required, to be counted as having limited capability for work, and
then, at some later stage, you ask to be put into support group and
you past the test. In that case, there is no need to satisfy
national insurance contribution.
I suspect that when you said 'stamps' in your query, you may
have been raising the issue I have pointed out. If this is the
case, you should seek advice from Citizens Advice or another
agency, as it can become quite technical and confusing.
bubble x: I've read some of the details about the changes
to ESA but I'm still unsure about our situation.
I was really shocked when my partner was told that he
was entitled to ESA not through 'means testing' but national
insurance contributions. He was placed in the 'support group'.
We were so relieved as still have a mortgage.
My question is will national insurance ESA continue or
is this something that will stop?
Essie: There have been some changes to the ESA since May 2012
when the Welfare Reform Act 2012 (WRA12) came into force. I'll try
to outline these below.
Contributory ESA (CESA): This is based on the
national insurance contributions (NIC) of the person claiming the
benefit. It is not means tested (apart from some deductions from
benefit if you receive certain types of income, for example an
CESA, as the rules stand at present, will continue to depend on
national insurance contributions, unless section 52 of the WRA12 is
engaged. I discussed this in my previous answer.
From 1 May 2012, ESA based on national insurance contributions
will be paid for 365 days only. So, if a claimant has already been
receiving CESA for 365 days on that date, then the benefit will
The good news for you is that the new rules do not include days
that a claimant has been in the support group towards the 365 days.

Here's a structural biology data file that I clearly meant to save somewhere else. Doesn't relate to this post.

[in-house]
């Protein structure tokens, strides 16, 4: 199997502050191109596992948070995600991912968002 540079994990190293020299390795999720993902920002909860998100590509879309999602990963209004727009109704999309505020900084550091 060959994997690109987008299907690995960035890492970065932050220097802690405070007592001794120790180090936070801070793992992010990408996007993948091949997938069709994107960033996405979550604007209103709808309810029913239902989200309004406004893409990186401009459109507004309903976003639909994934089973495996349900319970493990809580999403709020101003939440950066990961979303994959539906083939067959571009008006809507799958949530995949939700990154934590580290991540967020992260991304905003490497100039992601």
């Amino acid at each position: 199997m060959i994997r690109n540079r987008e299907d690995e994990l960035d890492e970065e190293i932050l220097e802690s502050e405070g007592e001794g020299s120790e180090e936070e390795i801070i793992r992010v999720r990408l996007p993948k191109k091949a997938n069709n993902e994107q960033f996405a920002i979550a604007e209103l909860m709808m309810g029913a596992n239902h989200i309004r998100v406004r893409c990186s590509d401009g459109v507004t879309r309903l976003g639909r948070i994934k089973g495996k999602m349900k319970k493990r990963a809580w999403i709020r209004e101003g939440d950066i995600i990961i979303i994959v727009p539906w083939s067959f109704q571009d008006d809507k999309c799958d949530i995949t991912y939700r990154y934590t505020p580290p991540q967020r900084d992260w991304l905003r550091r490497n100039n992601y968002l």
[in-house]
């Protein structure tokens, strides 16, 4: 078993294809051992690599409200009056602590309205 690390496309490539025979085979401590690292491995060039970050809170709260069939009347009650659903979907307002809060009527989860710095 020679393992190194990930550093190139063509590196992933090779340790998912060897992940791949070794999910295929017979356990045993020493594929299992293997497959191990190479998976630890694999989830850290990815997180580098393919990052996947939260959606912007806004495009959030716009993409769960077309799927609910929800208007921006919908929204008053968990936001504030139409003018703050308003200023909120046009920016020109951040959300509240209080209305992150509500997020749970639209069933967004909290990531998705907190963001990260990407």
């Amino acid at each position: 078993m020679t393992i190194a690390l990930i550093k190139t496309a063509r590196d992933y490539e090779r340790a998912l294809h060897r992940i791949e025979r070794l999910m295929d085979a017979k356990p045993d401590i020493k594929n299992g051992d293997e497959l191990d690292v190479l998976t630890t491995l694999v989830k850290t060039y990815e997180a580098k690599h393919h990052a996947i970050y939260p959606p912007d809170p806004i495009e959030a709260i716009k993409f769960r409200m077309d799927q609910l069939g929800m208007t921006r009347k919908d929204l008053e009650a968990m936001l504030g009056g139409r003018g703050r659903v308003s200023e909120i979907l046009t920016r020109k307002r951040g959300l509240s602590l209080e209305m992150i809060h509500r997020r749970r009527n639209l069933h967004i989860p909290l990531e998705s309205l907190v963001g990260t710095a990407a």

Therefore, as long as your partner remains in the support
group, he should continue to receive his benefit.
Income related ESA (IRESA): This is paid if the
claimant does not have sufficient national insurance contributions.
This type of ESA is means tested, where the 'family' income and
capital is taken into account. If receiving IRESA, other 'sums',
such as premiums and housing costs can be included in the amount
paid. The amount paid is usually called the applicable amount
Sometimes, a claimant might only be entitled to CESA, but they
may also have some liability for housing costs which cannot be
included in CESA. But, as there is a liability for housing costs
and it can only be included in IRESA (AA), the claimant might be
awarded a combination of CESA (based on national insurance
contributions) and IRESA (which pays the housing costs).
There are many rules that must be satisfied before IRESA is
paid. One such rule is that the partner of the claimant must not
work for more than 24 hours a week, not forgetting that as a means
tested benefit, all wages will be taken into account unless there
is some 'income disregard'.
So in your case, if you are not working more that 24 hours a
week, it might be worth checking to see whether the amount of your
income (after disregards etc) will allow your partner to get some
housing costs through IRESA, in addition to his CESA.
saintly7: Hi. Having had to go through an 8 month tribunal
to get in the support group, why have I been sent another
questionnaire for work capability so soon?
Essie: Yes, it does seem strange.
Still, it is important that you complete and return the
Unfortunately, the law allows the decision-maker to ask you
provide the necessary information to support your claim.
You will be sent a form called an ESA50. If you fail to provide
a completed copy of this form without good cause you could be
treated as not having limited capability for work. While you are
appealing this decision, you would not have any benefit paid to
Dana: I have been asked to do a Work Capability Assessment,
but I really don't know how I will get there at 9 in the
I can't drive and my medication means I won't be up to
getting the bus at that time.
Is there any way I can ask for this to be
Essie: Under the ESA rules, you must attend a medical
examination when asked to do so.
But clearly there are times that someone claiming the benefit
will find it difficult to attend.
In your case, contact the medical service that sent you the
notification to attend. You can either arrange a different time -
maybe in the afternoon - or if you are too ill and unable to
travel, ask if the examination can be done at your home.
If you want to get a taxi or minicab to get to the medical
service, make sure that you speak to them about it first. You might
be able to get a refund for these expenses.
Anonymous: I have been on ESA in the Work-Related Activity